Australia has had national standards and goals for ambient air quality since 1998. The Air NEPM mandates a consistent approach to air quality monitoring, which has been applied by all states and territories, but—recognising the different legislative arrangements in each jurisdiction—does not dictate the means to be applied to achieve the goals. Performance against the standards and goals is published annually, but the single access point for these reports has not been maintained since the demise of the NEPC Service Corporation.
Responding to growing concern about particle and NOx pollution from diesel vehicles, the National Environment Protection (Diesel Vehicle Emissions) Measure was established in 2001. Unlike the Australian Design Rules (ADRs), which set standards for new petrol and diesel vehicles, the Diesel Emissions NEPM targets in-service vehicles (which are a state or territory responsibility), providing a range of strategies for governments to reduce emissions, such as smoky vehicle programs, inspection and maintenance programs, and retrofit programs.
The national standards were developed based on strong empirical evidence about the health impacts of major pollutants, but new evidence has emerged during the past 20 years. A review of the NEPM was initiated in 2005, with the final report in 2011 recommending that, because new evidence showed that many pollutants do not have a recognised threshold for adverse health effects, there should be a shift in the focus of the NEPM to minimise the risk to population health from air pollution (NEPC 2011a, 2011b). The review found that more benefit at less cost could be achieved through abatement of PM pollution than for any other pollutant, so this was set as the priority for review.
On 15 December 2015, Australia’s environment ministers agreed that the advisory standards for PM2.5 should become reporting standards and that an annual average standard for PM10 of 25 µg/m3 should be added to the existing 24-hour standard. Recognising the health advantages of lower PM standards, they also agreed to aim to lower the PM2.5 standards by 2025—from 25 to 20 µg/m3 for the 24-hour average and from 8 to 7 µg/m3 for the annual average. These changes were legislated in 2016 and are incorporated in the listing in Table ATM4. To cope better with natural events that can contribute to exceedance of the standards, the 2016 NEPM changes introduced an exceptional event rule for episodes such as the major 2009 dust storm. Other natural particles, such as those of biogenic origin from emissions in the nearby Blue Mountains, can dominate the Sydney airshed during summer (Cope et al. 2014), and can make it difficult to achieve lower standards.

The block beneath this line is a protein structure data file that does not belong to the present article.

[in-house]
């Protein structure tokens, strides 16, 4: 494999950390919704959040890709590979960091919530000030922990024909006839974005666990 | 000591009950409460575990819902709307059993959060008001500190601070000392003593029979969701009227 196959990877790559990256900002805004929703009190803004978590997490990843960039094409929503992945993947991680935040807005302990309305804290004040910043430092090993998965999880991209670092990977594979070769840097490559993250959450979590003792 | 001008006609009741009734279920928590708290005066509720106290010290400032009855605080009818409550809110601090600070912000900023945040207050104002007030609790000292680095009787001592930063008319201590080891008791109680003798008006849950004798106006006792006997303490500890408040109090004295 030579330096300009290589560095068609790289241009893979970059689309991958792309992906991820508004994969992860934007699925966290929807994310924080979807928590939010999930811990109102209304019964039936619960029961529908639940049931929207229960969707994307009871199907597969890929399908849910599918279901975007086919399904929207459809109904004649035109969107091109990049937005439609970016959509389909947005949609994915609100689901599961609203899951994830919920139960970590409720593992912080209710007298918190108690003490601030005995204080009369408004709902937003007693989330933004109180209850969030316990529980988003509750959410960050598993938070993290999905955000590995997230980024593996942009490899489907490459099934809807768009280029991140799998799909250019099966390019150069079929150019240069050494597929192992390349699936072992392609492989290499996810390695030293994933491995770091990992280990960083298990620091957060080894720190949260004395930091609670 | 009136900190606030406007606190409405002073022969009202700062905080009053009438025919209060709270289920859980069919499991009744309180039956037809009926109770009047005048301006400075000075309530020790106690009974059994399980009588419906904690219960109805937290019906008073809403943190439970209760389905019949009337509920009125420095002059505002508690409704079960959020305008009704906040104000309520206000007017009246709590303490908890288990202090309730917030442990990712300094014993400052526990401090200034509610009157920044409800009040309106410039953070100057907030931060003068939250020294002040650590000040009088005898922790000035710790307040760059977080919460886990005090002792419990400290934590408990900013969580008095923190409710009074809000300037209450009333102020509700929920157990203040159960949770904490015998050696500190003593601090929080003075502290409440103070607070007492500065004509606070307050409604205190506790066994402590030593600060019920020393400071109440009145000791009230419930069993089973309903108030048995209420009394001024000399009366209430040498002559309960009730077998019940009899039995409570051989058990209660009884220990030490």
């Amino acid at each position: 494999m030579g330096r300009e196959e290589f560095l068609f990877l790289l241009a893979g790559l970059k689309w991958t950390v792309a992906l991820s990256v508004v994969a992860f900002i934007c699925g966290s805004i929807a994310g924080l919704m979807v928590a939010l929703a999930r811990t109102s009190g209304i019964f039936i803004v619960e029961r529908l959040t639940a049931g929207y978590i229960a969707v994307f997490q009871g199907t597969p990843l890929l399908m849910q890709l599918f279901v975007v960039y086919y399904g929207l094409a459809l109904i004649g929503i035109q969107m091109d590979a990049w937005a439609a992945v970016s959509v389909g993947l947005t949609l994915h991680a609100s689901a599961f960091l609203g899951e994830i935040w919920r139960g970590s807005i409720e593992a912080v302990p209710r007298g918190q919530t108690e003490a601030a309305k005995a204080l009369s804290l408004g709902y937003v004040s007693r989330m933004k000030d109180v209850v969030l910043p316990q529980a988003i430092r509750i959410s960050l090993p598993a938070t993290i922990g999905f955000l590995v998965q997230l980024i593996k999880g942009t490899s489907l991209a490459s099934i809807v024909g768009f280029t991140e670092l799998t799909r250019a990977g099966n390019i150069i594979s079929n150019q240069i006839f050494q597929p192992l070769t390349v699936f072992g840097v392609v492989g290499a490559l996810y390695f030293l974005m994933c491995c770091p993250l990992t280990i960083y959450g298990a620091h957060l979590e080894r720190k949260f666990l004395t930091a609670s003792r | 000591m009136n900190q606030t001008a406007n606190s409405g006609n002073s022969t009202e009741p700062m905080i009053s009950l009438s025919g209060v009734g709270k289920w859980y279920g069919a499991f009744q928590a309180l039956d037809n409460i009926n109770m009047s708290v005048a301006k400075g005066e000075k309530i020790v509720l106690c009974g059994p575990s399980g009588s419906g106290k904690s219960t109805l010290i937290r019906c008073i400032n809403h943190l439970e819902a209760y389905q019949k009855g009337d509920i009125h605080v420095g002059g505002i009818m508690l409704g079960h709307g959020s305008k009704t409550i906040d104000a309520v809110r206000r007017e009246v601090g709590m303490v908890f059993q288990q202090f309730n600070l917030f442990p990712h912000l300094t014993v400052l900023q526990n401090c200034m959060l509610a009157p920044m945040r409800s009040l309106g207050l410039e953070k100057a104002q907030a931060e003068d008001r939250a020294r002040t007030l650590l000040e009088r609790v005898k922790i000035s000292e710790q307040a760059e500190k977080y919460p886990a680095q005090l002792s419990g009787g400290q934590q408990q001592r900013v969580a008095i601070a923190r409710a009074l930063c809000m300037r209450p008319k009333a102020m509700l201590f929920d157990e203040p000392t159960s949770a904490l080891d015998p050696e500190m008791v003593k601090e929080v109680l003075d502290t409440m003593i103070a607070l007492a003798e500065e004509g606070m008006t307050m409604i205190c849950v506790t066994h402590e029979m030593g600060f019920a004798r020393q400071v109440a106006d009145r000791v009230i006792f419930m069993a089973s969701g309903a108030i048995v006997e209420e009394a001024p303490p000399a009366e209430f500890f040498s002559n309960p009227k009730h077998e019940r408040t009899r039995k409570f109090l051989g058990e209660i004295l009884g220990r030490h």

The 2011 review also prompted an investigation of options for introducing an exposure reduction framework (Bawden et al. 2012), after which the NEPC supported the development of an air quality ‘exposure’ metric and methodology (NEPC 2015). This has been incorporated into the 2016 Air NEPM changes. The review by the Air NEPM Expert Working Group of standards for ozone, nitrogen dioxide and sulfur dioxide is currently under way, led by the Environment Protection Authority Victoria, and is due to report in 2018.